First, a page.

Intelligent design course canceled

Less than two weeks since Kansas University religious studies professor Paul Mirecki first publicly voiced plans to teach intelligent design as mythology, the embattled professor has withdrawn his course.

“I thought about it long and hard this week,” Mirecki said Thursday.

Mirecki’s comments on a list serv for KU’s Society of Open-Minded Atheists and Agnostics were what ended it.

In a statement released Thursday, KU Chancellor Robert Hemenway said: “I want to be clear that I personally find Professor Mirecki’s e-mail comments repugnant and vile. They do not represent my views nor the views of this university.”

The elective course had 25 students enrolled when it was canceled. And KU’s Provost David Shulenburger said Thursday the course may be offered in the future, though not by Mirecki.

“The university is still committed to the course,” Shulenburger said. “At such time as we have appropriate faculty to teach it, it will be taught.”

In a written statement, Mirecki said the continuing controversy over his e-mails, posted on the list serv since 2003, pressed him to withdraw the course.

“My concern is that students with a serious interest in this important subject matter would not be well served by the learning environment my e-mails and the public distribution of them have created,” he said in the statement. “It would not be fair to the students. It was not my intent when I wrote the e-mails, but I understand now that these words have offended many on this campus and beyond, and for that I take full responsibility. I made a mistake in not leading by example, in this student organization e-mail forum, the importance of discussing differing viewpoints in a civil and respectful manner.”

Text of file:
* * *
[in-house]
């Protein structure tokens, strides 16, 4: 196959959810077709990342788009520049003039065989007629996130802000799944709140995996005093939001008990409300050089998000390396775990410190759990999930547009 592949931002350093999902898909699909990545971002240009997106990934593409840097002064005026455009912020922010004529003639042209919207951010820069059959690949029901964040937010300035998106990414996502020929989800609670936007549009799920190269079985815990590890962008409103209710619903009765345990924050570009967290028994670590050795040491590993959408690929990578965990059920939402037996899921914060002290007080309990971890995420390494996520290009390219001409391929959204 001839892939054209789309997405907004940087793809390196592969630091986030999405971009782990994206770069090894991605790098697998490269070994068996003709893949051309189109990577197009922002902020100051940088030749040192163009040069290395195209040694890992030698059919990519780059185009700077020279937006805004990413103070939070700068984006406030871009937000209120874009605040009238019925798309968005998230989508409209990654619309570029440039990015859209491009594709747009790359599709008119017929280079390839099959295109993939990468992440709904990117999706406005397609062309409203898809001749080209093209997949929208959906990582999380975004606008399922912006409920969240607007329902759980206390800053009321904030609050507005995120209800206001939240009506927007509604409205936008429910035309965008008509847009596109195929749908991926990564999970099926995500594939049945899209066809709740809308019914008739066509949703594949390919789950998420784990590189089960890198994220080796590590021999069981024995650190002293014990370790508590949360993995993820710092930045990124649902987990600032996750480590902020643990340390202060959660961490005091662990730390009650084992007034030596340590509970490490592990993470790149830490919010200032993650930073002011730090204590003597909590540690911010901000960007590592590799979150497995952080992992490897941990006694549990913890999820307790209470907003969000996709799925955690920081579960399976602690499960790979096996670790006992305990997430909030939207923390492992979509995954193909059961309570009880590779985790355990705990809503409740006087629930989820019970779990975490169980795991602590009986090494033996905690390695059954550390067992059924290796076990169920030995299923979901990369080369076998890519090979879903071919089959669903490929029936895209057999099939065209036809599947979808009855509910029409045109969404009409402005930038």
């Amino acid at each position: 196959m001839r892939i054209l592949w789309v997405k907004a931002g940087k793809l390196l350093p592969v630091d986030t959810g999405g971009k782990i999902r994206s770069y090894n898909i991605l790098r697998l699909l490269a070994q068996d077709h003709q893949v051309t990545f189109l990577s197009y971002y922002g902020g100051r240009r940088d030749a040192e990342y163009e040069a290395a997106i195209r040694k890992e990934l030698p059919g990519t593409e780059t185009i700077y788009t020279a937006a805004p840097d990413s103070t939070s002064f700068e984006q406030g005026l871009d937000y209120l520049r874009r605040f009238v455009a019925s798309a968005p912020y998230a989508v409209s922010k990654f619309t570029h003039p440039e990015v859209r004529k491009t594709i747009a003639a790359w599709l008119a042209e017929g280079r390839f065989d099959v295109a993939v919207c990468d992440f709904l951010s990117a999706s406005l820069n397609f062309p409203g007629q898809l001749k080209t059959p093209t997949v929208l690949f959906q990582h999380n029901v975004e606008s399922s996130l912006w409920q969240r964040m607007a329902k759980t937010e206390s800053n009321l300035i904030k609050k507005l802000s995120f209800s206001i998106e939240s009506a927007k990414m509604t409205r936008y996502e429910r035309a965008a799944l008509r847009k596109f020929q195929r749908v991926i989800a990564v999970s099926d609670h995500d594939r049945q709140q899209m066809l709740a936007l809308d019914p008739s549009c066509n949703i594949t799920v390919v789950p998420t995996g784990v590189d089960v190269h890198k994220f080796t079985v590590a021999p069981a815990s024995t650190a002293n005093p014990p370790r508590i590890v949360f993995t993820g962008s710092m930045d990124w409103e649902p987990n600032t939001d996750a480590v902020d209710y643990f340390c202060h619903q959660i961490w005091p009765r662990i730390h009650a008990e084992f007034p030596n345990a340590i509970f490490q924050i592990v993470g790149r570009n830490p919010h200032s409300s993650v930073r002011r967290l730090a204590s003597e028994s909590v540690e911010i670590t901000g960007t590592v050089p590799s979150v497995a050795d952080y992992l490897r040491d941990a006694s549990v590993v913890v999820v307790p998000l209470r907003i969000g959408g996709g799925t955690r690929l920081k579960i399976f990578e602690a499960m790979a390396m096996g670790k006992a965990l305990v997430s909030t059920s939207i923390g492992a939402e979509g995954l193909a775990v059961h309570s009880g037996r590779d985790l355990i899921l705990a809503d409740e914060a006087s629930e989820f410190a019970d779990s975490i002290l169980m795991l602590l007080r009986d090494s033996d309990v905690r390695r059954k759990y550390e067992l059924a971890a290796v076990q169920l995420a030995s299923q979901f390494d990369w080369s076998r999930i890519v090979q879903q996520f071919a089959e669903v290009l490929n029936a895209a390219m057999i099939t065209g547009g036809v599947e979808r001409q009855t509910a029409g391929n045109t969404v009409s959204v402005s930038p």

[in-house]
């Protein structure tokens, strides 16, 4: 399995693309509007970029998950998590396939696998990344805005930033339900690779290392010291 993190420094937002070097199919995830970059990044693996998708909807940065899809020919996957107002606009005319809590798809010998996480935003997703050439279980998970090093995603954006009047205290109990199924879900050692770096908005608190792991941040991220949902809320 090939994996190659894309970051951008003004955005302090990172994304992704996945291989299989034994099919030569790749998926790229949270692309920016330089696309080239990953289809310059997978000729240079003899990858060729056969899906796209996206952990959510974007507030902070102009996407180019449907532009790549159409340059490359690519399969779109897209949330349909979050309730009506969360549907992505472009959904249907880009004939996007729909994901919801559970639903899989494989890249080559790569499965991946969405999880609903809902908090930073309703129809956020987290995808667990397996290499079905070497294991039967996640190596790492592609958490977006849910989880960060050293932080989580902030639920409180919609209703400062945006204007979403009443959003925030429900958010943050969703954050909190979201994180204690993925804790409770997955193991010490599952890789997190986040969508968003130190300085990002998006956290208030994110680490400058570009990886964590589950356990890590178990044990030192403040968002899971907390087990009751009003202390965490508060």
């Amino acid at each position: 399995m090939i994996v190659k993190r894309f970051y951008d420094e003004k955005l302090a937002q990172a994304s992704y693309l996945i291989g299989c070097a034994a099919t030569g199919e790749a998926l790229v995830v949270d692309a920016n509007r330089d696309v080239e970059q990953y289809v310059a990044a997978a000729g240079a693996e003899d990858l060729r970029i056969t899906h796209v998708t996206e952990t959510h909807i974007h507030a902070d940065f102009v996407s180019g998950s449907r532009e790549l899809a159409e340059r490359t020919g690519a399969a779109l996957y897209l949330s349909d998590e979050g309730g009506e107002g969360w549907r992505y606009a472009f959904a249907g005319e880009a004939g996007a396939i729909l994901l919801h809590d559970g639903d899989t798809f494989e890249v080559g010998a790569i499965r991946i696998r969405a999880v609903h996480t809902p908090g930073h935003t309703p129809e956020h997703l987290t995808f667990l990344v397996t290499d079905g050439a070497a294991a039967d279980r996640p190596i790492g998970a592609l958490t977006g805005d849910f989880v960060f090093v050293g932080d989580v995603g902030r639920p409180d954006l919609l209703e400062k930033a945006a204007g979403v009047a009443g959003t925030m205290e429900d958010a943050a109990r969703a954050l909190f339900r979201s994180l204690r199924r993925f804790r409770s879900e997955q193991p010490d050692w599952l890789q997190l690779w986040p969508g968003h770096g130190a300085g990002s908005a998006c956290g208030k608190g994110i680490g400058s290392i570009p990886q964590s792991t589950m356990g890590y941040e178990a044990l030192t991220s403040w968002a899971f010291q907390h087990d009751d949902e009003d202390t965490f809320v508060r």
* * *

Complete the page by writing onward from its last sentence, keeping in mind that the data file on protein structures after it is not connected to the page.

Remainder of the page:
Critics outraged

On the list serv, Mirecki referred to himself as “Evil Dr. P” and called fundamentalists “fundies.”

In discussing his plans for a class on intelligent design, Mirecki said: “The fundies want it all taught in a science class, but this will be a nice slap in their big fat face by teaching it as a religious studies class under the category ‘mythology.'”

His words outraged conservatives and others. The sentence traveled worldwide. It is a featured quote in the latest issue of TIME magazine.

Meanwhile, critics questioned the use of tax dollars on the course. State Rep. Brenda Landwehr, R-Wichita, called for Mirecki and Hemenway to appear before state lawmakers to answer questions about the course.

Sen. Kay O’Connor, R-Olathe, last week responded to the e-mail: “He wants me to say ‘thank you’ by giving more money. Who is the ignoramus here?”

KU changed the name of the course, dropping reference to mythology from the title, and issued a formal apology from Mirecki – a move that only slightly quelled concerns.

John Altevogt, a conservative columnist and activist in Kansas City, visited the student group’s list serv and compiled a series of Mirecki’s comments made in recent years.

Altevogt sent the compilation to the media, politicians, university officials and others.

The following day, Thursday, the university announced the course’s closure.

Altevogt said cutting the course was the wrong outcome.

“This is again a meaningless gesture,” he said.

Altevogt said he was concerned about the focus of the religious studies department and he wants to see Mirecki and another faculty member moved to another department. He said he also wanted the religious studies department cleaned up and perhaps transferred to a religious organization that can monitor it; the chancellor fired, and the Society of Open-Minded Atheists and Agnostics student group kicked off campus.

Phil McKnight, a KU professor and member of the Friends of the Department of Religious Studies, said he did not believe the controversy would hurt fundraising efforts.

“I think people can see beyond any specific event … and realize the department has done a great deal for students over its existence,” he said.

Sen. Karin Brownlee, R-Olathe, who voiced concerns about the course, said Thursday she was pleased by the decision to withdraw the course and by the chancellor’s comments.

But Sen. Kay O’Connor, R-Olathe, said the course’s demise was only one step.